Guest Blogger: Mahshid Zamani Bozorgnia, film critic
[Edited by Diana Y. Paul]
Soul, an animated and complex film from Pixar directed and created by Pete Dokter (who also created “Toy Story”, “Inside Out” and “Monsters Inc”), refers to the jazz music genre and tackles the theme of what is the spirit or soul, the distinction between passion and obsession, and what constitutes the “spark” of happiness.
There is something compulsively watchable and comforting about Pixar movies with their photo-realistic imaginary worlds. But there is much more. There are built-in philosophical questions of life and death and self-identity embedded in the story, which appeal to adults with the openness of a child.
The main character, Joe Gardner–an African American middle school music teacher (who, like his father, is passionate about jazz music)–deals with the choice of wanting to make a living or following his passion. But this decision-making entails an existential life crisis.
(One finds traces of the transcendental philosopher, Ralph Waldo Emerson, with some of his actual words adopted into the film’s dialogue.)
Joe, an ambitious pianist aspiring to accompany one of the great saxophonists, Dorothea Williams, feels that his life has been, at best, ordinary, and more likely an epic failure. In order to understand Emerson’s view that “there is no object so foul that intense light will not make it beautiful,” Joe has to rebuild himself. And what can be a better metaphor for being reborn than actually dying and coming back?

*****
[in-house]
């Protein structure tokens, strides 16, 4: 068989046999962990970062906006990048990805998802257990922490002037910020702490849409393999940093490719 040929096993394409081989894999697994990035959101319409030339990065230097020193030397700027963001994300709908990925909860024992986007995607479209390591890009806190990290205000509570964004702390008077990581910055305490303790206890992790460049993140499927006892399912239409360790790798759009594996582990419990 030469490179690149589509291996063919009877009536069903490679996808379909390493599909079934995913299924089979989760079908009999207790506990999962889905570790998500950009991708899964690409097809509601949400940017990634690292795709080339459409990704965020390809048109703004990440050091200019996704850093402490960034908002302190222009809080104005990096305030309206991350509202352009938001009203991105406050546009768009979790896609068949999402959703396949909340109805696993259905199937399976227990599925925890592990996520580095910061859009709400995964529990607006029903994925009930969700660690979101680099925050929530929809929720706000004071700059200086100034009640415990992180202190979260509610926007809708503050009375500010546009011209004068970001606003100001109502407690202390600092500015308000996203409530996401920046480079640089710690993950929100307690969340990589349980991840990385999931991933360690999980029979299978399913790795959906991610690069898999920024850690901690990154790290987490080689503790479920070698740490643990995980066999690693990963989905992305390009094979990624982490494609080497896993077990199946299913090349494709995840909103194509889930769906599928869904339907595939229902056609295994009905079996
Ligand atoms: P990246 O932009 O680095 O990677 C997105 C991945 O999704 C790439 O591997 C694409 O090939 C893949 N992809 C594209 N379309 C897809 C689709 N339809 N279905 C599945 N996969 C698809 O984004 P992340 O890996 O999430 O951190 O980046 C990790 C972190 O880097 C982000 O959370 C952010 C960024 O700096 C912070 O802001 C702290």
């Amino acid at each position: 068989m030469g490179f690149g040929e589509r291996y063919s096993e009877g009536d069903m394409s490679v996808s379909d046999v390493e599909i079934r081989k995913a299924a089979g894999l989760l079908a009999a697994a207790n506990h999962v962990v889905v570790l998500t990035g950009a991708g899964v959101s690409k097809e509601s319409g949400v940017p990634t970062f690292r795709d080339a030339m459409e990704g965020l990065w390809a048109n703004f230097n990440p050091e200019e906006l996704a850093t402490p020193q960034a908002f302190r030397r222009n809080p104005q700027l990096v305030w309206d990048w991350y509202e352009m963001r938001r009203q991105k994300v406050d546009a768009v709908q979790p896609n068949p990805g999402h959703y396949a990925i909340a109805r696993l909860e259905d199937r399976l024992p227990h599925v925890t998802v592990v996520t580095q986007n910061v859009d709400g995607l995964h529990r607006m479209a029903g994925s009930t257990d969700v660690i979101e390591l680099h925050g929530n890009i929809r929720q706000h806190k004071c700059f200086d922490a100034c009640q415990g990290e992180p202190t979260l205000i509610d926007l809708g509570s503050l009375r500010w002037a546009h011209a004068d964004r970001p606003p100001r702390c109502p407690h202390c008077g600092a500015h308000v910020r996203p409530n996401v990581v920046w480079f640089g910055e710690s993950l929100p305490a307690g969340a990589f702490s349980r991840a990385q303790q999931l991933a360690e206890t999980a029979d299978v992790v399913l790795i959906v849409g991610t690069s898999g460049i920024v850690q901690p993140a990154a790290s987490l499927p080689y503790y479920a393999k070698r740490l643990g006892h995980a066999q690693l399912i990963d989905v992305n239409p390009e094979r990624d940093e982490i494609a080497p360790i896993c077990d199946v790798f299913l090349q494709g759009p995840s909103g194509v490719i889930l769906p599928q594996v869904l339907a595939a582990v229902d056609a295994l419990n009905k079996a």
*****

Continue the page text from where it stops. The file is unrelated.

In Soul, the Great Beyond and the Great Before, –the interstitial space between life and death– are the universe’s recycling of nature and soul. Joe is not ready for the rare moment of “transcendence,” or “Great Before,” Yet, when he realizes that he either has to mentor a baby soul (called “22”) to be given “a new and unique personality” or go to the Great Beyond, he decides to stay and take the training in the “You Seminar”. During the presentation, the seminar instructor, Jerry, explains that souls are missing “the spark” and that they can only enter a body if they find that spark. Joe believes his spark is jazz and that his life can inspire other souls. Matched with recalcitrant soul number 22, who has never found her spark and has no desire to go to earth, Joe is determined that she is his ticket to rebirth.
Together, they enter the “the zone” that 22 defines as “the place between space and physical.” Baby soul 22 takes Joe to Moonwind, who tells them that he himself was once a lost soul: “There is not much difference between souls in the zone and lost souls: joy can turn into obsessions and some people cannot let go of their anxiety and obsessions, leaving them lost and disconnected from life.” However, Joe does not yet understand what Moonwind is saying.
Soon 22 sees the spark in every element in New York City, where they both temporarily land. From the smell of pizza to small seed pods, 22 is ready to get life on Earth, believing that she has found her spark, but Joe remains unconvinced. After a sensational performance with Dorothea Williams, she recalls a story of a fish who was in the ocean and yet dreamed of getting to the ocean. This wonderful analogy is a turning point for Joe.
And if we believe that Emerson’s theories were mostly about the idea of America–“that its existence matters, not its past nor its future”–what better place for Joe to become a transparent eyeball and define for himself what success is than on the streets of New York City?
Note: Certainly an important curriculum topic for college freshman. A very mature theme about what makes life worth living—may need to proceed with caution for some youth. Young children may not be that interested, especially in the beginning of Soul.